Shopping…A New Experience

I’m not your typical girl that likes to go shopping.  But in Costa Rica, the shopping experience is taken to a whole other level.

Like paying $8 (not including tax) for two rolls of Seventh Generation paper towels. Or $9 for a cheap can opener.  Or buying a plastic colander, in the kitchen section, and then getting it home and it has a sticker on the bottom that says: “Not Touch With Food”.

I did bring a lot of my own kitchen supplies but there were some things that I didn’t bring, thinking I’d be able to easily find them and they wouldn’t be too expensive.  I was really wrong there.  I’m just so used to going into stores and having a huge selection to choose from.  Finding pots and pans was a challenge.  If the stores carried them, they usually only had really cheap ones (that probably wouldn’t last long and I also fear what they’re made out of) or they only had one type to choose from.  And then there is the cost.  There was a cheap set for $200.  I say cheap because I could tell they were poorly made but they still cost $200 for 3 pots and 2 pans.  Mixing bowls has also been a nightmare to find.  I bought two but they’re so cheaply made that I don’t know how long they’ll last and just like the pots and pans, the cost wasn’t cheap!

Pretty much any dry food needs to be stored in containers but I have yet to find any that aren’t plastic and flimsy.  I brought a really pretty ceramic container for salt from home but I’m learning that salt must be stored in an airtight container.  So I’ll have to find a reuse for the ceramic container.   Right now, it just looks pretty on the shelf.

One interesting aspect of shopping here is that I was told by several different people to negotiate on the price.  These stores are like mini (really mini) versions of a Target but my friends told me to ask for a discount if I purchased multiple items.  I only got 5% off  because I was using my credit card but if I had brought cash, they probably would have offered more.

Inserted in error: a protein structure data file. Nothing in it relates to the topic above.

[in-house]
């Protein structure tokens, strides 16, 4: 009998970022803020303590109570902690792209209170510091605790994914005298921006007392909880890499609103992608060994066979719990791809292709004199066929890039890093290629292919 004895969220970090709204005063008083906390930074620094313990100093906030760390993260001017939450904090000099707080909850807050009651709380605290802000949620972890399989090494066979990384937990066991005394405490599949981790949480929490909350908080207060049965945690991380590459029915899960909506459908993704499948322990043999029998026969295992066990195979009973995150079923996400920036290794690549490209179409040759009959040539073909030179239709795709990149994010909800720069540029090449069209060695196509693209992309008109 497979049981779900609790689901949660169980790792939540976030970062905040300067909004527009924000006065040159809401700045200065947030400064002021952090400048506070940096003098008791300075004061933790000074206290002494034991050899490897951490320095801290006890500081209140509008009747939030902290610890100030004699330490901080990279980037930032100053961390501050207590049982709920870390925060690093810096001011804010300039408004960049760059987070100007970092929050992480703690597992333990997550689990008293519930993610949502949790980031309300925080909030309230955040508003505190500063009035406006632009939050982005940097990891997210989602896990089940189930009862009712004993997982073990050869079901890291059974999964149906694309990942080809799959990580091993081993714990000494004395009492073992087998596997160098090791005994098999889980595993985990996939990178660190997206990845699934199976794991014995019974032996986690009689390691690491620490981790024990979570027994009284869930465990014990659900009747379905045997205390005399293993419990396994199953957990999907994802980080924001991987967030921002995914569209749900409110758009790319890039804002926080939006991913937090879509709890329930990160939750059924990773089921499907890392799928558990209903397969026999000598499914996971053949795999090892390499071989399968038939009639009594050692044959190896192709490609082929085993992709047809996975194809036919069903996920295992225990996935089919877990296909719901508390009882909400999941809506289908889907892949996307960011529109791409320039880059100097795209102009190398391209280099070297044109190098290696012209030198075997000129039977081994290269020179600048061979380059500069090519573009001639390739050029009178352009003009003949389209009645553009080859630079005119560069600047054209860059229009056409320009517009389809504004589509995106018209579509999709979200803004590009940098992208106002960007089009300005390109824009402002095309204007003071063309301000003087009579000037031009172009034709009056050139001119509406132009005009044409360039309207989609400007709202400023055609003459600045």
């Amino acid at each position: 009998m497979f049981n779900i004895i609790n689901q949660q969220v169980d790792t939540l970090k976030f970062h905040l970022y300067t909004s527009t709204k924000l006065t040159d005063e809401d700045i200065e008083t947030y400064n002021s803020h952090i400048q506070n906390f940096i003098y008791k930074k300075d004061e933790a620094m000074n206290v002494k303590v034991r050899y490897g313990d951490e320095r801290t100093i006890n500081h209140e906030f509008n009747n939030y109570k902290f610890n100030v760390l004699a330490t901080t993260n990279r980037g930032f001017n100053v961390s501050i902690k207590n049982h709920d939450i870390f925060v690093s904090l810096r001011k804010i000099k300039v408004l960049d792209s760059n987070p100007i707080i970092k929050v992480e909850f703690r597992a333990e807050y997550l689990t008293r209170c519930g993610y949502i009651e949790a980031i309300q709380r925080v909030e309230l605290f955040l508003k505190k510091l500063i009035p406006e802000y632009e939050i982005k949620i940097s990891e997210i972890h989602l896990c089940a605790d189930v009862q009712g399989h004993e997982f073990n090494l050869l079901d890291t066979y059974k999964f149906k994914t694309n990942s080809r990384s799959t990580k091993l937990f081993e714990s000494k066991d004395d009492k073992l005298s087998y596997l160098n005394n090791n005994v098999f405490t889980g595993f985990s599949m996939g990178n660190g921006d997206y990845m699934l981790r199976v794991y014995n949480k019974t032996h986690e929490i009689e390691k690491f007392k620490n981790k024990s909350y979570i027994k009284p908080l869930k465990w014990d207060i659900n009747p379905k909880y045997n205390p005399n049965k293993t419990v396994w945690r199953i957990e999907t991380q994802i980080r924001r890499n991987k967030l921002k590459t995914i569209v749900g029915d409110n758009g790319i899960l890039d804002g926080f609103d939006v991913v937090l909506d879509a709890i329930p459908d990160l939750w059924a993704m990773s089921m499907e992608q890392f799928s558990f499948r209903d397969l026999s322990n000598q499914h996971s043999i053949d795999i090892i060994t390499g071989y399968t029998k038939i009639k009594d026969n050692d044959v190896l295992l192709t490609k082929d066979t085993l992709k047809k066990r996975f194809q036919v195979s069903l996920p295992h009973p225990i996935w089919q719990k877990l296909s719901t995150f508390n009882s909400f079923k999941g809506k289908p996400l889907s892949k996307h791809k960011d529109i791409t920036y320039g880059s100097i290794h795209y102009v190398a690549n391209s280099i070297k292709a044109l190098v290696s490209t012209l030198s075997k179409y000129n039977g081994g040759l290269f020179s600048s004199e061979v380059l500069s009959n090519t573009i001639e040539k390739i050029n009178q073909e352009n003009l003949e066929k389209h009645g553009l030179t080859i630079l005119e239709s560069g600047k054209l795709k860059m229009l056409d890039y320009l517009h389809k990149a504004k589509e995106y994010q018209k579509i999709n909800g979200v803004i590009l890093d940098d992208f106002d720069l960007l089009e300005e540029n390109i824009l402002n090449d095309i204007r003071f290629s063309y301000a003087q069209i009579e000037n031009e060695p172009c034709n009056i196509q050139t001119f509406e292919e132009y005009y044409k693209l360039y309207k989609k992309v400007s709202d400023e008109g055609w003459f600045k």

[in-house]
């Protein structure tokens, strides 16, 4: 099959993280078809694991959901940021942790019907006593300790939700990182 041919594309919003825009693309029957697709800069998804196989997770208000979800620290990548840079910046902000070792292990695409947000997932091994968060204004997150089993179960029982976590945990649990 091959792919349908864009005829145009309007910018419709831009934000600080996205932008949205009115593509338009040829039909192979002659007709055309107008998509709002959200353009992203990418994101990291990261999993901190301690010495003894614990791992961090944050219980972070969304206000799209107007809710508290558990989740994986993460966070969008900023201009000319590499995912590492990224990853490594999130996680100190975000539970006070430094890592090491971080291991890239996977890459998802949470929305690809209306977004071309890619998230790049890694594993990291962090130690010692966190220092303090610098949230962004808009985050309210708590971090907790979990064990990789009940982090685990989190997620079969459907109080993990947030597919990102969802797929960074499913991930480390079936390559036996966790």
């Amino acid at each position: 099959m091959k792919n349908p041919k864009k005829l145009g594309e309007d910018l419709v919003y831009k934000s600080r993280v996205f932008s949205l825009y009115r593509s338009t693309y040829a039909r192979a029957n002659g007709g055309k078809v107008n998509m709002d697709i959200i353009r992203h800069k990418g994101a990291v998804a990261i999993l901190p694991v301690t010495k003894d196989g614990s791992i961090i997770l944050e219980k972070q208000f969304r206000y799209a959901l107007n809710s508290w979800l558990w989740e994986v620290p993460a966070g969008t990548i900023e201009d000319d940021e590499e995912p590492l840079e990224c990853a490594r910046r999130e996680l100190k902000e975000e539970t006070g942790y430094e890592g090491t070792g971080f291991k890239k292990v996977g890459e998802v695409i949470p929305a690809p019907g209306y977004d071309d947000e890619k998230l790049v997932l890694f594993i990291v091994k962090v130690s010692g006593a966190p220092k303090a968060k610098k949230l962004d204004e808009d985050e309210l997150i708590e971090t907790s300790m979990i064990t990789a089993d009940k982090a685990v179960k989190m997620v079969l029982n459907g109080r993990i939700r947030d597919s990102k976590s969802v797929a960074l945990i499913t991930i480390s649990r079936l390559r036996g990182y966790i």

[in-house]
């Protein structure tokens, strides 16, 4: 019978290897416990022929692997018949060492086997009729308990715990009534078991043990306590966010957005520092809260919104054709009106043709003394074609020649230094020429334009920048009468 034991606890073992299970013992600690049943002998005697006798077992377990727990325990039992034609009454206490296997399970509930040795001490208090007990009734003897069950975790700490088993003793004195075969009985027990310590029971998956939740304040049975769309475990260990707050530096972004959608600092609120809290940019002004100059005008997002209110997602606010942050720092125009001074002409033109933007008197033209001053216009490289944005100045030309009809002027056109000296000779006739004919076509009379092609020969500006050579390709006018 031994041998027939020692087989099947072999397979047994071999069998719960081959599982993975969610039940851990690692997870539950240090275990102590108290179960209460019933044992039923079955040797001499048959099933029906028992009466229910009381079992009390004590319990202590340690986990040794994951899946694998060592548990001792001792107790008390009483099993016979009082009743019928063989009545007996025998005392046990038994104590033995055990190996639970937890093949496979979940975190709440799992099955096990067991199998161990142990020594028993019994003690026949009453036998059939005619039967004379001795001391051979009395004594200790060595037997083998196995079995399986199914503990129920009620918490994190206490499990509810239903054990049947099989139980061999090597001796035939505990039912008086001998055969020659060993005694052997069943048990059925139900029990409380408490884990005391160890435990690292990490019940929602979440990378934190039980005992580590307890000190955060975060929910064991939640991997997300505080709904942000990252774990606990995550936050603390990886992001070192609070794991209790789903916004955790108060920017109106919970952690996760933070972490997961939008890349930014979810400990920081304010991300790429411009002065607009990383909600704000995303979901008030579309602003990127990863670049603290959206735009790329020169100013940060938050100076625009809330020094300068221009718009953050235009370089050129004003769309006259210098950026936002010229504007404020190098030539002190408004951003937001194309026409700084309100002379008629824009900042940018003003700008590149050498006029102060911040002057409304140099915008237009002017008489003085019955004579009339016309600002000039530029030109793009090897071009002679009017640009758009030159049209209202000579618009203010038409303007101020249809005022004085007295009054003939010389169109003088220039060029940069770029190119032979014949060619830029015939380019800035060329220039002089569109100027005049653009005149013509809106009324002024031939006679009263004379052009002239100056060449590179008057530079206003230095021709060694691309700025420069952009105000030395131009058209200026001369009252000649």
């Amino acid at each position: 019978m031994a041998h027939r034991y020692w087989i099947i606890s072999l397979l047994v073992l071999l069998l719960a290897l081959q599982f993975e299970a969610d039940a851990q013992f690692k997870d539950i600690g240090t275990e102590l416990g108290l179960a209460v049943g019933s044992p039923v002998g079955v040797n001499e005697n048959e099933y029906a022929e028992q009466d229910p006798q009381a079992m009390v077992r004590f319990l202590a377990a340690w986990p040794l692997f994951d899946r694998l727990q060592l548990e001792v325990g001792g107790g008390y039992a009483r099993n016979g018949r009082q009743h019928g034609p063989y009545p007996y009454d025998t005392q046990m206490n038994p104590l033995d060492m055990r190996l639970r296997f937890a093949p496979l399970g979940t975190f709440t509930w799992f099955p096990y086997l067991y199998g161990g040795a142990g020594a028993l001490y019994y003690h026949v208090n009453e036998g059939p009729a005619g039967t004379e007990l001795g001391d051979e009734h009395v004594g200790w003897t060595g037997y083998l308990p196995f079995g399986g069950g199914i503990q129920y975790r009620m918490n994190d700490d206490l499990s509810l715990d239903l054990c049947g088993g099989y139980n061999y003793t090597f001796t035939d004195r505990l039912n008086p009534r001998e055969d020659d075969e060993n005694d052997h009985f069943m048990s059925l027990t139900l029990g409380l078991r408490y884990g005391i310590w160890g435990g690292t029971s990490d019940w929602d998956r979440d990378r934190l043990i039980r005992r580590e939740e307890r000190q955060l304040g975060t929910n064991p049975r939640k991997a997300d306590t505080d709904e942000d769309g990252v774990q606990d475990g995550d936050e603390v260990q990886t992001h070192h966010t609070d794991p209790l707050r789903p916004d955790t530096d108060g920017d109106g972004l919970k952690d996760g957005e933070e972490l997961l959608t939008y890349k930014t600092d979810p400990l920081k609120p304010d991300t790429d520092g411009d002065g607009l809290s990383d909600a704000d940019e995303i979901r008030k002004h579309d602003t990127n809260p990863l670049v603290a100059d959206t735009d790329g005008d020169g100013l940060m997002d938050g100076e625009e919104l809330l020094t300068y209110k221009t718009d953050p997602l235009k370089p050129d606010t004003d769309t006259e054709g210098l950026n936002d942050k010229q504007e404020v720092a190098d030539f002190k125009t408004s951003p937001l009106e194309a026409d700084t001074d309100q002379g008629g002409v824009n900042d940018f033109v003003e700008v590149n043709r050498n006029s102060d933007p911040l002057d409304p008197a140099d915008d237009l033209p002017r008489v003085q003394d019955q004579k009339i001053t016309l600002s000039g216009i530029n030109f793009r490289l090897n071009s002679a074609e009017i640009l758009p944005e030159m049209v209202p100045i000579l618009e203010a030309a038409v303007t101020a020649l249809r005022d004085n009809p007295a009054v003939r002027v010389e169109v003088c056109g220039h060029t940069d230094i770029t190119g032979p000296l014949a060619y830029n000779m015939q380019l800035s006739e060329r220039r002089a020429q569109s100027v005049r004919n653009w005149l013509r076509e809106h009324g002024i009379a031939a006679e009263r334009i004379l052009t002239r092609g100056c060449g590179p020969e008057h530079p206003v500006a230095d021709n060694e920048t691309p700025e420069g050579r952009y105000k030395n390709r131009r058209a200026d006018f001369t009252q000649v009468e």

Another strange part about the shopping experience in Costa Rica is you’re followed around by a store associate.  I’m told it’s not because they think you’re going to steal something, it’s more about giving a “concierge” type service.  Like just in case you have any questions, they’re there to help you.  I don’t really like it.  I just want to shop in peace and pick up the items I need. Again, it’s not like there’s a big selection to choose from so there aren’t that many questions a person could possibly have.

I ended up buying a lot of things at the Automercado (grocery store) which cost me a fortune but there was honestly a better selection to choose from there.  It sounds so strange to say but I suppose the Automercado is catering to a certain clientele (people who can afford their outrageous prices) and they know what we’re looking for.  Technically, I can’t afford their prices but I’d prefer to be broke with quality products than buy cheap products that are going to break quickly.

I haven’t yet decided if I want to buy a microwave or toaster oven.  Again, there’s a minimal selection available in the stores and the cost is extraordinary. My top priorities right now are to buy a hammock for my patio and a fan for my bedroom. The rest I’ll figure out later.

Pura vida…Chrissy

2 thoughts on “Shopping…A New Experience

  1. Definitely toaster oven…microwaving food is totally bad especially where you are…fresh is best anyway:) Nice blog!

    • Thanks for your feedback! I agree about the microwave but it’s challenging to try to figure out how to reheat things here without one!

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